The legal standard for fault changes depending on the status of the plaintiff. All-purpose public figures and politicians, by their choices to inject themselves into the public spotlight, have a harder time proving defamation on account of their statuses.

What’s Been Said and Written

Kyle Smith wrote in the National Review on Wednesday that “The Central Park Dog Case Is Covington 2.0” and that Amy Cooper should consider suing Franklin Templeton for defamation.

Those who have defended Amy Cooper, Smith among them, point to Christian Cooper’s own words about what was said before he started recording, which he posted on Facebook [emphasis ours in bold]:

Central Park this morning: This woman’s dog is tearing through the plantings in the Ramble.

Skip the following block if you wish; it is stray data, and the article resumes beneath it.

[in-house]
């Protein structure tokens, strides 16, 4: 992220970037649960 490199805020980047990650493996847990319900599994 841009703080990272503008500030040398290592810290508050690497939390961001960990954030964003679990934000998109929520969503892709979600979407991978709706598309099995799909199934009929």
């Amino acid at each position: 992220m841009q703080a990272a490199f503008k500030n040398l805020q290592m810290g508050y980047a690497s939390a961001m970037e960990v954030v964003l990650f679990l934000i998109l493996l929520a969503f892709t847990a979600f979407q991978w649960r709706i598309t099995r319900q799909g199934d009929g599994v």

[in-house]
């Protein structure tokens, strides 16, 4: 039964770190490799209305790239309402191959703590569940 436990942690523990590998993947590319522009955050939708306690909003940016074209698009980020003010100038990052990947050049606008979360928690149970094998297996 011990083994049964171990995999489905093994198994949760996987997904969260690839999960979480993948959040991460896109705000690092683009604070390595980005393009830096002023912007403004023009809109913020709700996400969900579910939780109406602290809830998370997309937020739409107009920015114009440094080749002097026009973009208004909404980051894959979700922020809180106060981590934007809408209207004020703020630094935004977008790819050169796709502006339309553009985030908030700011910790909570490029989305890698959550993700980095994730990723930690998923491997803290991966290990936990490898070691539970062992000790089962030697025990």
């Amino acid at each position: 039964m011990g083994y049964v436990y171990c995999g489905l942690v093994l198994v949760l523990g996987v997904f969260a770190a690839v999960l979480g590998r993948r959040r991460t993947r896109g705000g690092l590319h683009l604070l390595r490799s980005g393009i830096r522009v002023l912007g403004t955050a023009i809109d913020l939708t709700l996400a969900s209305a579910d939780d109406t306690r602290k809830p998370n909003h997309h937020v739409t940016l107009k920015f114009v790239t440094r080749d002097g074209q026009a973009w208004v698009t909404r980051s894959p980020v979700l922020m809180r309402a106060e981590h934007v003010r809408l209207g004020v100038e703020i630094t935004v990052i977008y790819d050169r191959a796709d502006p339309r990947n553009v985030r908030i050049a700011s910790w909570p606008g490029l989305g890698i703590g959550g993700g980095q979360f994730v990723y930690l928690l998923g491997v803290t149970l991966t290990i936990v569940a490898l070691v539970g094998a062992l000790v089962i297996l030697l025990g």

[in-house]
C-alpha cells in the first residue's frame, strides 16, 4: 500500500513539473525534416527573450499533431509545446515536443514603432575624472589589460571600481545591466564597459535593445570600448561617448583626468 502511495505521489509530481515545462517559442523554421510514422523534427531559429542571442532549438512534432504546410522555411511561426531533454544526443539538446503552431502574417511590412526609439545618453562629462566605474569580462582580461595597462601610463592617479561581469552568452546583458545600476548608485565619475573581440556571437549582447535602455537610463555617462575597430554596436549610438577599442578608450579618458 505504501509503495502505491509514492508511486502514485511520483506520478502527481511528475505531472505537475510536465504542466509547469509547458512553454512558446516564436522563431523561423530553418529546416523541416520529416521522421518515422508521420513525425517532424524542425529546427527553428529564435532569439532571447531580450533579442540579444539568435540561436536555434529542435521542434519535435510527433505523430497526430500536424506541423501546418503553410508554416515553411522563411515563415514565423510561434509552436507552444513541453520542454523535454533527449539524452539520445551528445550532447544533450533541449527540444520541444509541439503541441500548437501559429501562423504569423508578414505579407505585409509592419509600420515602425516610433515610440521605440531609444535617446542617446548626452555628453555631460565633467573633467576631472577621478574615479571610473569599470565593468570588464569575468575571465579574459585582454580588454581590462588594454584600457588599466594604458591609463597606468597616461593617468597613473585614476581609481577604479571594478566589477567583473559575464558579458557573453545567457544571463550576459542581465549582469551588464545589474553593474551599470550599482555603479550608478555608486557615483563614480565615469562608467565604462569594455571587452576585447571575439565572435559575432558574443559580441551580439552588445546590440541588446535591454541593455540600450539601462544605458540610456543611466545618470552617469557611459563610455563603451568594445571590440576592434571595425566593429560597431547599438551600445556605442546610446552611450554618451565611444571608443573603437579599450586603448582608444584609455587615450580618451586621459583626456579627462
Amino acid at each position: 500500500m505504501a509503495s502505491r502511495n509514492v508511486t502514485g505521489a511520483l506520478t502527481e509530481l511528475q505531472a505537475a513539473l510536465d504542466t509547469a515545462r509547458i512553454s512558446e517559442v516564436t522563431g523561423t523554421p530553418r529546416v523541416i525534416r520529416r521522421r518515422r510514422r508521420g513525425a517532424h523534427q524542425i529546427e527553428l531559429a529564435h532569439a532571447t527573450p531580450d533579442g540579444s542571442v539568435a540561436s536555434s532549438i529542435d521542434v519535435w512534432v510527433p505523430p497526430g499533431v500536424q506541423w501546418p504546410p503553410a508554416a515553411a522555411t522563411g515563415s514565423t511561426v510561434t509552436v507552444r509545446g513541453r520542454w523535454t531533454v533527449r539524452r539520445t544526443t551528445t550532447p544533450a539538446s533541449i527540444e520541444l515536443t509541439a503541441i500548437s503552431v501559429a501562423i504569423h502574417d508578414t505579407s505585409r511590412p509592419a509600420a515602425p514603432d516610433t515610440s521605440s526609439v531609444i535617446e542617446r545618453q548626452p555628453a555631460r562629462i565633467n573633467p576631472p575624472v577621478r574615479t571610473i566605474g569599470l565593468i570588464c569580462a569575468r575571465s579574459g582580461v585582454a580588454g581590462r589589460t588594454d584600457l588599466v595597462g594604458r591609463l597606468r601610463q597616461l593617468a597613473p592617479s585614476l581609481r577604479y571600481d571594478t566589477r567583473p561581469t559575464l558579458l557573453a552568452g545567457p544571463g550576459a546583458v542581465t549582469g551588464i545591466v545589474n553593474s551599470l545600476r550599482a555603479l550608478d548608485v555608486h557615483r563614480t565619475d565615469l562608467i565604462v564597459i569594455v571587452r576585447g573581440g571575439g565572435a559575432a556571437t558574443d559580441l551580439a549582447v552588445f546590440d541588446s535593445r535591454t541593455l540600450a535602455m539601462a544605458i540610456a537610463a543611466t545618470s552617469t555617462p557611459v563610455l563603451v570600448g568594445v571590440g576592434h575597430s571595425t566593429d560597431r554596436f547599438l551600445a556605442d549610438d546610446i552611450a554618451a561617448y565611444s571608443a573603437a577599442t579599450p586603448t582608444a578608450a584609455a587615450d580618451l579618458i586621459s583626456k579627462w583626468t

ME: Ma’am, dogs in the Ramble have to be on the leash at all times. The sign is right there.
HER: The dog runs are closed. He needs his exercise.
ME: All you have to do is take him to the other side of the drive, outside the Ramble, and you can let him run off leash all you want.
HER: It’s too dangerous.
ME: Look, if you’re going to do what you want, I’m going to do what I want, but you’re not going to like it.
HER: What’s that?
ME (to the dog): Come here, puppy!
HER: He won’t come to you.
ME: We’ll see about that…

I pull out the dog treats I carry for just for such intransigence. I didn’t even get a chance to toss any treats to the pooch before Karen scrambled to grab the dog.


That’s when I started video recording with my iPhone, and when her inner Karen fully emerged and took a dark turn…

Smith argued that Amy Cooper “possibly” overreacted but wasn’t unreasonable in interpreting Christian Cooper’s words as “menacing.”